State rules and policies play an important role in determining the type of addiction treatment delivered to patients and could be key to getting more treatment programs to adopt proven interventions, according to a new report.
Researchers led by Jamie F. Chriqui, Ph.D., of the University of Chicago looked at the impact of state policy requirements on outpatients care at 9,000 addiction-treatment programs nationwide. They found that most services delivered were closely related to research recommendations from the states, and that programs located in states that required more comprehensive services were more likely to deliver them than programs in states without such mandates.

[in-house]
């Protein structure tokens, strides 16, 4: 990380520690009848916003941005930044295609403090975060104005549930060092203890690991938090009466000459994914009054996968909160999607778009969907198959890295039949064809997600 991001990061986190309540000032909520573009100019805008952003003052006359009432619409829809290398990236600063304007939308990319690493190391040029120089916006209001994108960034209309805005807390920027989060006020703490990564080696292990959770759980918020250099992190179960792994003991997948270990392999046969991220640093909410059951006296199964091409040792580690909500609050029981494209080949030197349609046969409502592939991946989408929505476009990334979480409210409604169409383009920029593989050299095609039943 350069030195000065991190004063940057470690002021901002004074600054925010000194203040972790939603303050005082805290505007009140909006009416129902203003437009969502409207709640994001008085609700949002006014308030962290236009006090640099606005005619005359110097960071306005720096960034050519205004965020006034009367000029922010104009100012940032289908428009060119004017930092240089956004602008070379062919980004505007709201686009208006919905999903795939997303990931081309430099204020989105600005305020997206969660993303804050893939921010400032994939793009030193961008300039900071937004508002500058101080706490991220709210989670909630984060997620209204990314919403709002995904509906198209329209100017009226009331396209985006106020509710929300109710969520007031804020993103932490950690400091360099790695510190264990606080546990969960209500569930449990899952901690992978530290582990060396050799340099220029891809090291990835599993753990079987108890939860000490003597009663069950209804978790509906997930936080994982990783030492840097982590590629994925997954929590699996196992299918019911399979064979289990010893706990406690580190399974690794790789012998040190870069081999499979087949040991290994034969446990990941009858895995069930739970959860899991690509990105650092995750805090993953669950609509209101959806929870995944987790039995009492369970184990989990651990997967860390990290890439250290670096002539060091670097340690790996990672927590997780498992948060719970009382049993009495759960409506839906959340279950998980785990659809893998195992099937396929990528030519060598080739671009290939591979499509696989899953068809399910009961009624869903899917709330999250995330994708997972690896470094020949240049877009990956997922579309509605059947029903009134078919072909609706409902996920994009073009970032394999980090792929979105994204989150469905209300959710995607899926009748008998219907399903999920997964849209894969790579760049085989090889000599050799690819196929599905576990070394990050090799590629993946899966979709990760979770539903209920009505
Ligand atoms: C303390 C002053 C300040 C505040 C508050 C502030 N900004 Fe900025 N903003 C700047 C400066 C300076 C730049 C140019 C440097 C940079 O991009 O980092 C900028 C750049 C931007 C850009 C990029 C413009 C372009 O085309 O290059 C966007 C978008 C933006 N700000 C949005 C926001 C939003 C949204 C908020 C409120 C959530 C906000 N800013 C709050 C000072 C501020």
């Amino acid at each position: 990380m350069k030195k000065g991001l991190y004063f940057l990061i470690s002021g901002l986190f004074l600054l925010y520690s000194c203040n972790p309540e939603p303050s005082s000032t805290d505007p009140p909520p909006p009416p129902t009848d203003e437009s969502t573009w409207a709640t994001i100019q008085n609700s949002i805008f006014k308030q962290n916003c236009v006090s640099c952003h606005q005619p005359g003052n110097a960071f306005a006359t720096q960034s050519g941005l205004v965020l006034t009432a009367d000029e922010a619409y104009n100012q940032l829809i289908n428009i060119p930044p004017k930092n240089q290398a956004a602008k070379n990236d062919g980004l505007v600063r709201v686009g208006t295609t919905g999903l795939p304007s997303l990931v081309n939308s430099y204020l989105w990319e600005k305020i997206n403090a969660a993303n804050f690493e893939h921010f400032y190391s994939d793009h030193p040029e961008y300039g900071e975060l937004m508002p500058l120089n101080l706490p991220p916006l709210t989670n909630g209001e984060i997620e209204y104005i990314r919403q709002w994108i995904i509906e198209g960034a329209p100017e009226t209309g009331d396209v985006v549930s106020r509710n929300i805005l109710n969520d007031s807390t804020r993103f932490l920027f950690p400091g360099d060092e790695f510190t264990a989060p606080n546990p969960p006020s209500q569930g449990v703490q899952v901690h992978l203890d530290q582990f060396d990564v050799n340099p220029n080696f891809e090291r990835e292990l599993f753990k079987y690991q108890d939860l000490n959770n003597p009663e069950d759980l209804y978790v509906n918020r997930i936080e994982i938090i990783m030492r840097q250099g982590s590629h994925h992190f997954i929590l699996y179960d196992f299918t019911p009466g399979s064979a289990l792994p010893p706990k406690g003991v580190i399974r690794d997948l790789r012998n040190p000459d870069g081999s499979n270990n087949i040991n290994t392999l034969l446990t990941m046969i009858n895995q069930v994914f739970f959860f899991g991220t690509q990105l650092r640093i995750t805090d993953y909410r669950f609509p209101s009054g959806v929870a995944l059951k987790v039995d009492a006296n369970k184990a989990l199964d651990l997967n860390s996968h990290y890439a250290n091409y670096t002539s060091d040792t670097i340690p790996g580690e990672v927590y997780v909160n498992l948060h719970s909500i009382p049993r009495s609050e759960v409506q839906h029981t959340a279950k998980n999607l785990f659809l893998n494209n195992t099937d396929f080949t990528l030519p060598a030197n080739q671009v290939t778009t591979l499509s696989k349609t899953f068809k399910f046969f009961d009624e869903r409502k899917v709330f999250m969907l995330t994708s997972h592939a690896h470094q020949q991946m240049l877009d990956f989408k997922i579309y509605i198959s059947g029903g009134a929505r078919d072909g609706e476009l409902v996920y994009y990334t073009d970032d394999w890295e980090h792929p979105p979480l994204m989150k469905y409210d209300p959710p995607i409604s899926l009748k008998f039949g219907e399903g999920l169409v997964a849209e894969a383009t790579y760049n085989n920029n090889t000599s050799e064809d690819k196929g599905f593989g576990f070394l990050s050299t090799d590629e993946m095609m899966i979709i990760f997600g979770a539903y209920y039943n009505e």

“The states are uniquely positioned to institute specific policy proscriptions emanating from scientific research in the substance abuse treatment arena, indicating that a comprehensive approach…[is] associated with positive treatment outcomes and reduced recidivism,” the authors concluded.
Most of the programs were located in states that required some type of assessment for addiction treatment, but typically did not require the use of comprehensive diagnostic criteria. Few states required drug testing or HIV testing of patients, and a minority of states required programs to provide relapse-prevention services or aftercare.
The study was published in the July 2008 issue of the Journal of Substance Abuse Treatment.